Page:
Mexico hikes key rate, peso surges after surprise FX intervention

Mexico's central bank on Wednesday unexpectedly raised its benchmark interest rate by 50 basis points to 3.75 percent.

The shift in foreign exchange intervention policy marks an unexpected break from Banco de Mexico's general preference for rules-based intervention. (Photo: Archive/El Universal)
English 17/02/2016 14:00 Reuters Actualizada 14:00
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Mexico's central bank on Wednesday unexpectedly raised its benchmark interest rate by 50 basis points to 3.75 percent, sparking a rally in the long-battered peso currency, while the government vowed to cut spending.

The central bank also intervened directly in the foreign exchange market to sell dollars as part of a major policy shift to support the peso, which plunged to fresh lows in recent weeks.

"This is not the beginning of a cycle of interest rate hikes," said Agustín Carstens, governor of the Banco de Mexico, the country's central bank. "It was a way of showing our protest, our clear rejection of those levels" of the peso against the dollar, he said.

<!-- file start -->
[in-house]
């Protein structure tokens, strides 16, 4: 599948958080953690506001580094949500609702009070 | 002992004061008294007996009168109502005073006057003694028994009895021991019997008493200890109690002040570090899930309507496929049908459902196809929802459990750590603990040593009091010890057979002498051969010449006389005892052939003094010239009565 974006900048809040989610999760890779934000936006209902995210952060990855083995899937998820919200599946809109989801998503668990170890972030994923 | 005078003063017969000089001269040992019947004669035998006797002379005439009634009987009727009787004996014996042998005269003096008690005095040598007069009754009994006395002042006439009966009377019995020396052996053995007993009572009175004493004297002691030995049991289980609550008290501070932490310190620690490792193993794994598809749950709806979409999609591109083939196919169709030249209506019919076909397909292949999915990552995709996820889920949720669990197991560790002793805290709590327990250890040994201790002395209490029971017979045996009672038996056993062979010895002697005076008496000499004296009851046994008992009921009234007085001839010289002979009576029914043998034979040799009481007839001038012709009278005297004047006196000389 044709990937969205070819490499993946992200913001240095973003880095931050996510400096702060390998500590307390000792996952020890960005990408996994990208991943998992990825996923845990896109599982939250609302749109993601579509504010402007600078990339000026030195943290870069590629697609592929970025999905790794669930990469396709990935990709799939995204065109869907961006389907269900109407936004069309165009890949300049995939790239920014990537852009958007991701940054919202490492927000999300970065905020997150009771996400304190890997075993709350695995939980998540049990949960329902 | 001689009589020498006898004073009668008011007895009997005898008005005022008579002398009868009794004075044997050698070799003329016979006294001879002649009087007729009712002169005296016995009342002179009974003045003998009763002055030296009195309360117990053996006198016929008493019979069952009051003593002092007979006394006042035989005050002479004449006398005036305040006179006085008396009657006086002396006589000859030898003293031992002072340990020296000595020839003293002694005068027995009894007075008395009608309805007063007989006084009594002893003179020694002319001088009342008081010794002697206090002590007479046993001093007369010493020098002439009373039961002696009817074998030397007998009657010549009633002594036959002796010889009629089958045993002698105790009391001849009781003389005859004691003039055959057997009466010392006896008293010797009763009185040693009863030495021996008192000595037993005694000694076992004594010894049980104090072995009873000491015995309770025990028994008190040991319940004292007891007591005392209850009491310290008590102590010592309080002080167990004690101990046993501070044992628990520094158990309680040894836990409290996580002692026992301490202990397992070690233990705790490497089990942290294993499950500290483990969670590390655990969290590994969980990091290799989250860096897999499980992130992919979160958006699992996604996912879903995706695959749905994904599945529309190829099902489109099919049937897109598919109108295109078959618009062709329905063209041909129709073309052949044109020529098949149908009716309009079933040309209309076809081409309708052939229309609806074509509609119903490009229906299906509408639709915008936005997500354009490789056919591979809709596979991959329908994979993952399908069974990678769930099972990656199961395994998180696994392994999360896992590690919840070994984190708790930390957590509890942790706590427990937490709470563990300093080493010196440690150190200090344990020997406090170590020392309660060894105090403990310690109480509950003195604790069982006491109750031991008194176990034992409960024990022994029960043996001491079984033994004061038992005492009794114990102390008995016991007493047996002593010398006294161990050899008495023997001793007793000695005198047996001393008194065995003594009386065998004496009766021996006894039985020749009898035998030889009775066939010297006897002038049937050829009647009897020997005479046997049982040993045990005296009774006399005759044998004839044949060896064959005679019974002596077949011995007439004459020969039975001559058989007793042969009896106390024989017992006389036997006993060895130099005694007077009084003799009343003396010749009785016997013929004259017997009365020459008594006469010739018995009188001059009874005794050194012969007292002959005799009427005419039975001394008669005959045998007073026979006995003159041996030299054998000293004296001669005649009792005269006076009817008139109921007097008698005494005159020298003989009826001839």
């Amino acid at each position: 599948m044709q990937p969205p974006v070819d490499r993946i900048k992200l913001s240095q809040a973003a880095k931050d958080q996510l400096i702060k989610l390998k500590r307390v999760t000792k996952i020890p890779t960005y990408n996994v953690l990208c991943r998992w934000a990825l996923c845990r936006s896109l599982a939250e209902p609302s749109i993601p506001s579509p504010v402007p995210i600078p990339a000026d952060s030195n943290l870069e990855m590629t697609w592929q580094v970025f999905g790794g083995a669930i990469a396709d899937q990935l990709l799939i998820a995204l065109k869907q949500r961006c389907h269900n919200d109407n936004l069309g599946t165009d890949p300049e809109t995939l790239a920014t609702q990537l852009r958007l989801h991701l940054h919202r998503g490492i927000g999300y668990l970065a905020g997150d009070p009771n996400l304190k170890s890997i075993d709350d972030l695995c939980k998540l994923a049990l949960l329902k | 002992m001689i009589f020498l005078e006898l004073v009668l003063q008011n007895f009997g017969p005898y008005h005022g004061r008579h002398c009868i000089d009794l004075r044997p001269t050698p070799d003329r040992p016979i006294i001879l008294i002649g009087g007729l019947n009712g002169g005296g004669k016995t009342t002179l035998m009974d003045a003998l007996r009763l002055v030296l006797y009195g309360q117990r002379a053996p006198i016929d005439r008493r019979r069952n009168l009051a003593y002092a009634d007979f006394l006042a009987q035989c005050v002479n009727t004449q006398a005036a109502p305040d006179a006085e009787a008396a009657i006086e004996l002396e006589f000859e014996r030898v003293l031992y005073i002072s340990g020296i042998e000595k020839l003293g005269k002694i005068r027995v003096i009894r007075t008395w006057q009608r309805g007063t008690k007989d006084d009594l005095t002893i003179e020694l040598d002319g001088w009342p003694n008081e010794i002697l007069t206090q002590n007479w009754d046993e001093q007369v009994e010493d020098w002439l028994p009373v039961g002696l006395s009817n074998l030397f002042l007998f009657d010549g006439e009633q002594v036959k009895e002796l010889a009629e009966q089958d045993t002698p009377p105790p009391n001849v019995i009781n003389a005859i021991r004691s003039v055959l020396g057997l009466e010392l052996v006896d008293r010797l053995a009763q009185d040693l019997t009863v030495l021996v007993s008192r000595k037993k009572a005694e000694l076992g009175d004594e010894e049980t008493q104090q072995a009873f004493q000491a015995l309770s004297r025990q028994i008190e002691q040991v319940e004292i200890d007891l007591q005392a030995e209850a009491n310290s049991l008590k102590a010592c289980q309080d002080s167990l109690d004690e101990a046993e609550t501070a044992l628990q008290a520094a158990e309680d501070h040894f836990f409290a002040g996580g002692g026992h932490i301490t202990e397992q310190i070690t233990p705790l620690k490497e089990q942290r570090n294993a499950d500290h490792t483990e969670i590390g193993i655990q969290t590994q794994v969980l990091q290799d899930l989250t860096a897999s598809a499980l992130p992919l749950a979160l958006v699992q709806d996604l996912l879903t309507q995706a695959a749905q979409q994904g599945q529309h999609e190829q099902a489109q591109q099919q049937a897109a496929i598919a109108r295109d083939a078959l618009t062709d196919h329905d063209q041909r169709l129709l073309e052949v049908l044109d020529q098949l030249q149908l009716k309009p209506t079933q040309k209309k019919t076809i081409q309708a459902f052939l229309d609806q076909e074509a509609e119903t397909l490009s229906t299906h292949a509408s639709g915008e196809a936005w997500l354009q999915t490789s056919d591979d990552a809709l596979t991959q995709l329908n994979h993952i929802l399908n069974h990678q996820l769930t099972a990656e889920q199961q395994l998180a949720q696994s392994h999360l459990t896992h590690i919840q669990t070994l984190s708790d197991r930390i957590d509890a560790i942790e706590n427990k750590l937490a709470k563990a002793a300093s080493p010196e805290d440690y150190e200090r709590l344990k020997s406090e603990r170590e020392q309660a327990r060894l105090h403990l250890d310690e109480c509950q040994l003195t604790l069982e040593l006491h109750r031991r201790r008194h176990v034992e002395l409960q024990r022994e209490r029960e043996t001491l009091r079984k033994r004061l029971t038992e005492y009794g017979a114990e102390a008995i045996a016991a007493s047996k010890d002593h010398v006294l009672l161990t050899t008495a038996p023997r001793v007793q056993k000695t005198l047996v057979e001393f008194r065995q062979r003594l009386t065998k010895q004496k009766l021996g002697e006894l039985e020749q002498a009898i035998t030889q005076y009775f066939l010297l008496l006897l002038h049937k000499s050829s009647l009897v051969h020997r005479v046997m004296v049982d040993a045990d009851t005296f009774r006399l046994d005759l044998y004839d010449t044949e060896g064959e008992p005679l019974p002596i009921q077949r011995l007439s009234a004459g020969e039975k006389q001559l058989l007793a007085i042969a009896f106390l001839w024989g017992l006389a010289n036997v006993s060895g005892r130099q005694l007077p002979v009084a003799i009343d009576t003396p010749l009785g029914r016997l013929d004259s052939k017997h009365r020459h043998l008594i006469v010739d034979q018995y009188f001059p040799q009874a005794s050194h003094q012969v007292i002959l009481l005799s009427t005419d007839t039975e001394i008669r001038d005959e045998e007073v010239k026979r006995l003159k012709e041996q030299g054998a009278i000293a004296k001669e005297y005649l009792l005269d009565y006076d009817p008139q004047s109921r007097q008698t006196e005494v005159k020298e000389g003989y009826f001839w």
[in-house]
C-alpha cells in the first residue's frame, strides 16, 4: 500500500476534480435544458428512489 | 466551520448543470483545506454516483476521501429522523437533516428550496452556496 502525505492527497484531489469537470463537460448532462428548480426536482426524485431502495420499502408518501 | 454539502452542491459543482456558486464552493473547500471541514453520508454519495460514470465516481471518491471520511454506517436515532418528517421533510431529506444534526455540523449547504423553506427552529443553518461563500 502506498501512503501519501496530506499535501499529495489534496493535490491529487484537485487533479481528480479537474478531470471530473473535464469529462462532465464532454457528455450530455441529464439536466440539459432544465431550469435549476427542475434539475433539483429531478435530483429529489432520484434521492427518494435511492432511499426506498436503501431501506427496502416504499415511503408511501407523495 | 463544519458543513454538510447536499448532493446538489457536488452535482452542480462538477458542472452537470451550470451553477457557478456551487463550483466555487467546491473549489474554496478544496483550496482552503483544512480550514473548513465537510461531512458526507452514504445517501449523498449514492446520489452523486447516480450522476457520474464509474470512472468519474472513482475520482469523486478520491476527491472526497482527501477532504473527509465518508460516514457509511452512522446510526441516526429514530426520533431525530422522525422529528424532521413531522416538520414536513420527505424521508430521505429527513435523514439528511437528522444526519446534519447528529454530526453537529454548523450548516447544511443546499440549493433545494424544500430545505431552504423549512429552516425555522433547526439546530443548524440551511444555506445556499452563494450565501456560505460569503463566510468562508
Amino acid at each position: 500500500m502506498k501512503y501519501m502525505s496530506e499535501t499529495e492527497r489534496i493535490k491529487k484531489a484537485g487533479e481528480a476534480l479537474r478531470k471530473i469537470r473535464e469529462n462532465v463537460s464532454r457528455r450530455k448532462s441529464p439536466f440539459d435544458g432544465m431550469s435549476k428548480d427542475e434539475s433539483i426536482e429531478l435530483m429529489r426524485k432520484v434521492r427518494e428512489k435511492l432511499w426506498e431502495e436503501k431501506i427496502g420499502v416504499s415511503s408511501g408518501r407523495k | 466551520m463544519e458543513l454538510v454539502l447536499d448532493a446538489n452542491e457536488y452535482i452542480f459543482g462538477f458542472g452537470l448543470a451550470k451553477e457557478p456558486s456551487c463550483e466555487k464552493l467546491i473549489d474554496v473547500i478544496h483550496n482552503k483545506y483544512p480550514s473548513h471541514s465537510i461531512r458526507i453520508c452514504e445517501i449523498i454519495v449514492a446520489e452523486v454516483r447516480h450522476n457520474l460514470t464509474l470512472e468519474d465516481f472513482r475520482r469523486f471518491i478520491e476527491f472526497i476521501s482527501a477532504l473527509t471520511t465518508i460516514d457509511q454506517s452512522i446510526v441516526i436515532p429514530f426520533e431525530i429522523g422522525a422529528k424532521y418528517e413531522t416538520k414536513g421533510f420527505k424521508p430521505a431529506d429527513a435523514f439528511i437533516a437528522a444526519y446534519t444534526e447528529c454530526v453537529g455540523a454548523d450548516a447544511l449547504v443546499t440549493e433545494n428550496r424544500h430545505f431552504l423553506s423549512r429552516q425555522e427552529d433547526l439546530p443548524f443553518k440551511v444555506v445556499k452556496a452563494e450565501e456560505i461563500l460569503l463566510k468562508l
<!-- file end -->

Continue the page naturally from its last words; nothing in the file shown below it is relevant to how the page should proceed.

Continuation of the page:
The shift in foreign exchange intervention policy marks an unexpected break from Banco de Mexico's general preference for rules-based intervention and is the first time since 2009 that it has opted for direct dollar sales.

Finance Minister Luis Videgaray said the government would make spending cuts to the 2016 budget to the tune of 132 billion pesos (US$7.23 billion), or about 0.7 percent of gross domestic product. State oil company Pemex would account for 100 billion pesos of those expenditure cuts, he said.

"Man, catching everyone by surprise. These guys are going the classical defense route. One would've figured that they wouldn't hike after the cuts from Hacienda/PEMEX," said Edwin Gutiérrez, head of emerging market sovereign debt at Aberdeen Asset Management in London.

The peso, which has been hit by sinking oil prices, surged on Wednesday, approaching its strongest level since Jan. 15, after marking a new all-time low last week at 19.4480 per U.S.dollar. The currency gained as much as 4.86 percent on Wednesday to 17.962 per dollar, at one point posting its biggest one-day gain since September 2011. It last traded at a rise of 3.15 percent on the day to 18.2850 per greenback.

Not all analysts welcomed the move. "They are putting all the meat on the grill and they could end up with no tools when things get even worse," said Marco Oviedo an Economist at Barclays in Mexico City. Mexico's economy has slowed as uneven U.S. demand for its exports and tumbling oil prices have hit industrial production, but domestic spending has held up.
 

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